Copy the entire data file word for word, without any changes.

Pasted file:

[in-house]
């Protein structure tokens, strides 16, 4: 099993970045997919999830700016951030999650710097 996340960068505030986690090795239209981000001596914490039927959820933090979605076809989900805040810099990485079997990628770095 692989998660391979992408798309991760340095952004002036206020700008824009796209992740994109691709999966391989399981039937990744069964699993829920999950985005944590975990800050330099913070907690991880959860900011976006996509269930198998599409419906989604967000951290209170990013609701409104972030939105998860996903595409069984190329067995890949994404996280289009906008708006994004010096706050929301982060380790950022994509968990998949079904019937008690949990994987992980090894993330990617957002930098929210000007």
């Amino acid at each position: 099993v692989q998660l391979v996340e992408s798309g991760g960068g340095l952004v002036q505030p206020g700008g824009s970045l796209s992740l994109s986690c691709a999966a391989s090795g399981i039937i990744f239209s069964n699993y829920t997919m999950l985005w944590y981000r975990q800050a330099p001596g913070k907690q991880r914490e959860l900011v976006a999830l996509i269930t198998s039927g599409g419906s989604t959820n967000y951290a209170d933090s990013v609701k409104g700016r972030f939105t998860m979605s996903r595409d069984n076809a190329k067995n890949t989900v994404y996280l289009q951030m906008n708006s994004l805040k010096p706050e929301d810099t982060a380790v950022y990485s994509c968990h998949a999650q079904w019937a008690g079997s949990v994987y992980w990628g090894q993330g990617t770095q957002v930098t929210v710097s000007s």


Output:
[in-house]
């Protein structure tokens, strides 16, 4: 099993970045997919999830700016951030999650710097 996340960068505030986690090795239209981000001596914490039927959820933090979605076809989900805040810099990485079997990628770095 692989998660391979992408798309991760340095952004002036206020700008824009796209992740994109691709999966391989399981039937990744069964699993829920999950985005944590975990800050330099913070907690991880959860900011976006996509269930198998599409419906989604967000951290209170990013609701409104972030939105998860996903595409069984190329067995890949994404996280289009906008708006994004010096706050929301982060380790950022994509968990998949079904019937008690949990994987992980090894993330990617957002930098929210000007």
């Amino acid at each position: 099993v692989q998660l391979v996340e992408s798309g991760g960068g340095l952004v002036q505030p206020g700008g824009s970045l796209s992740l994109s986690c691709a999966a391989s090795g399981i039937i990744f239209s069964n699993y829920t997919m999950l985005w944590y981000r975990q800050a330099p001596g913070k907690q991880r914490e959860l900011v976006a999830l996509i269930t198998s039927g599409g419906s989604t959820n967000y951290a209170d933090s990013v609701k409104g700016r972030f939105t998860m979605s996903r595409d069984n076809a190329k067995n890949t989900v994404y996280l289009q951030m906008n708006s994004l805040k010096p706050e929301d810099t982060a380790v950022y990485s994509c968990h998949a999650q079904w019937a008690g079997s949990v994987y992980w990628g090894q993330g990617t770095q957002v930098t929210v710097s000007s």